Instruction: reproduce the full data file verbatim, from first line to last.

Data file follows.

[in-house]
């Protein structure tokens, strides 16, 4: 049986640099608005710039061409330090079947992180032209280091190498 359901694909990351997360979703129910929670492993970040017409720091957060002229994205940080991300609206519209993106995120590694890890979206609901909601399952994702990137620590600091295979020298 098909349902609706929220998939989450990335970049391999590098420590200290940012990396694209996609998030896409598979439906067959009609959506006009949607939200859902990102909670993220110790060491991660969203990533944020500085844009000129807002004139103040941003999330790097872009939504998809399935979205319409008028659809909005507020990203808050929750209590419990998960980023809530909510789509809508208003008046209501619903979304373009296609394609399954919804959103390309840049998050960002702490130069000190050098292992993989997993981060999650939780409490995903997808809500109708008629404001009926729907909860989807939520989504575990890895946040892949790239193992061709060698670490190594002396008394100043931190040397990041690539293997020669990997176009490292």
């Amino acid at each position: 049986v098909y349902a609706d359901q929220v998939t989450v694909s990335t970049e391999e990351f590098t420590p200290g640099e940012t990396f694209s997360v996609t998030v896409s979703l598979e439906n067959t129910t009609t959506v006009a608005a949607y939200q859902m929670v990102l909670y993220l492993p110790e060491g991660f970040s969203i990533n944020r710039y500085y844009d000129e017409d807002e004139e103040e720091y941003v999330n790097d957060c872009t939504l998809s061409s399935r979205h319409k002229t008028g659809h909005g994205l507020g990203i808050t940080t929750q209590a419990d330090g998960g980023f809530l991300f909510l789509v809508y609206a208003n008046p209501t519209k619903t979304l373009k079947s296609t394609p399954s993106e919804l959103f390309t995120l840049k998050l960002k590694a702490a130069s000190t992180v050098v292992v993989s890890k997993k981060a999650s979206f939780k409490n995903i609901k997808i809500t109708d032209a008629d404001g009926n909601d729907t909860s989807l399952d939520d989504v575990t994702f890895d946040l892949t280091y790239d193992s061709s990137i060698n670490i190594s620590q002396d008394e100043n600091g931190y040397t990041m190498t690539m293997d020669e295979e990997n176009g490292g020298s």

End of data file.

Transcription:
[in-house]
């Protein structure tokens, strides 16, 4: 049986640099608005710039061409330090079947992180032209280091190498 359901694909990351997360979703129910929670492993970040017409720091957060002229994205940080991300609206519209993106995120590694890890979206609901909601399952994702990137620590600091295979020298 098909349902609706929220998939989450990335970049391999590098420590200290940012990396694209996609998030896409598979439906067959009609959506006009949607939200859902990102909670993220110790060491991660969203990533944020500085844009000129807002004139103040941003999330790097872009939504998809399935979205319409008028659809909005507020990203808050929750209590419990998960980023809530909510789509809508208003008046209501619903979304373009296609394609399954919804959103390309840049998050960002702490130069000190050098292992993989997993981060999650939780409490995903997808809500109708008629404001009926729907909860989807939520989504575990890895946040892949790239193992061709060698670490190594002396008394100043931190040397990041690539293997020669990997176009490292």
């Amino acid at each position: 049986v098909y349902a609706d359901q929220v998939t989450v694909s990335t970049e391999e990351f590098t420590p200290g640099e940012t990396f694209s997360v996609t998030v896409s979703l598979e439906n067959t129910t009609t959506v006009a608005a949607y939200q859902m929670v990102l909670y993220l492993p110790e060491g991660f970040s969203i990533n944020r710039y500085y844009d000129e017409d807002e004139e103040e720091y941003v999330n790097d957060c872009t939504l998809s061409s399935r979205h319409k002229t008028g659809h909005g994205l507020g990203i808050t940080t929750q209590a419990d330090g998960g980023f809530l991300f909510l789509v809508y609206a208003n008046p209501t519209k619903t979304l373009k079947s296609t394609p399954s993106e919804l959103f390309t995120l840049k998050l960002k590694a702490a130069s000190t992180v050098v292992v993989s890890k997993k981060a999650s979206f939780k409490n995903i609901k997808i809500t109708d032209a008629d404001g009926n909601d729907t909860s989807l399952d939520d989504v575990t994702f890895d946040l892949t280091y790239d193992s061709s990137i060698n670490i190594s620590q002396d008394e100043n600091g931190y040397t990041m190498t690539m293997d020669e295979e990997n176009g490292g020298s």